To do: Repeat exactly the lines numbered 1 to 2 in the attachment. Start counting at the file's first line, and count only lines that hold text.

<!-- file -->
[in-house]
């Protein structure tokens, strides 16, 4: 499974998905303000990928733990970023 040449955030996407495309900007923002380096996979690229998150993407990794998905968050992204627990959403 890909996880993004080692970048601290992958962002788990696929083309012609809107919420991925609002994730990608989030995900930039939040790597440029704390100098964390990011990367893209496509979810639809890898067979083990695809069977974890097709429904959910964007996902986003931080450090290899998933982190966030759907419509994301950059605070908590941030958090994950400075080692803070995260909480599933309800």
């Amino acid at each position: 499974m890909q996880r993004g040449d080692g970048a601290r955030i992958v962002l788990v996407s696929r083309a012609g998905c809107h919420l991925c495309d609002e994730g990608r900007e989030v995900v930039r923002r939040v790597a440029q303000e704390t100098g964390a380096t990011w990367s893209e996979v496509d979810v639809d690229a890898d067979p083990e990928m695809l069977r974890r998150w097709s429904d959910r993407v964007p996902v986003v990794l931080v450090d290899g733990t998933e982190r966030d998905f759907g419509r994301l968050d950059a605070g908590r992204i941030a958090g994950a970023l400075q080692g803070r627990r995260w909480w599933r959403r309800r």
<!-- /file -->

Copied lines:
[in-house]
């Protein structure tokens, strides 16, 4: 499974998905303000990928733990970023 040449955030996407495309900007923002380096996979690229998150993407990794998905968050992204627990959403 890909996880993004080692970048601290992958962002788990696929083309012609809107919420991925609002994730990608989030995900930039939040790597440029704390100098964390990011990367893209496509979810639809890898067979083990695809069977974890097709429904959910964007996902986003931080450090290899998933982190966030759907419509994301950059605070908590941030958090994950400075080692803070995260909480599933309800």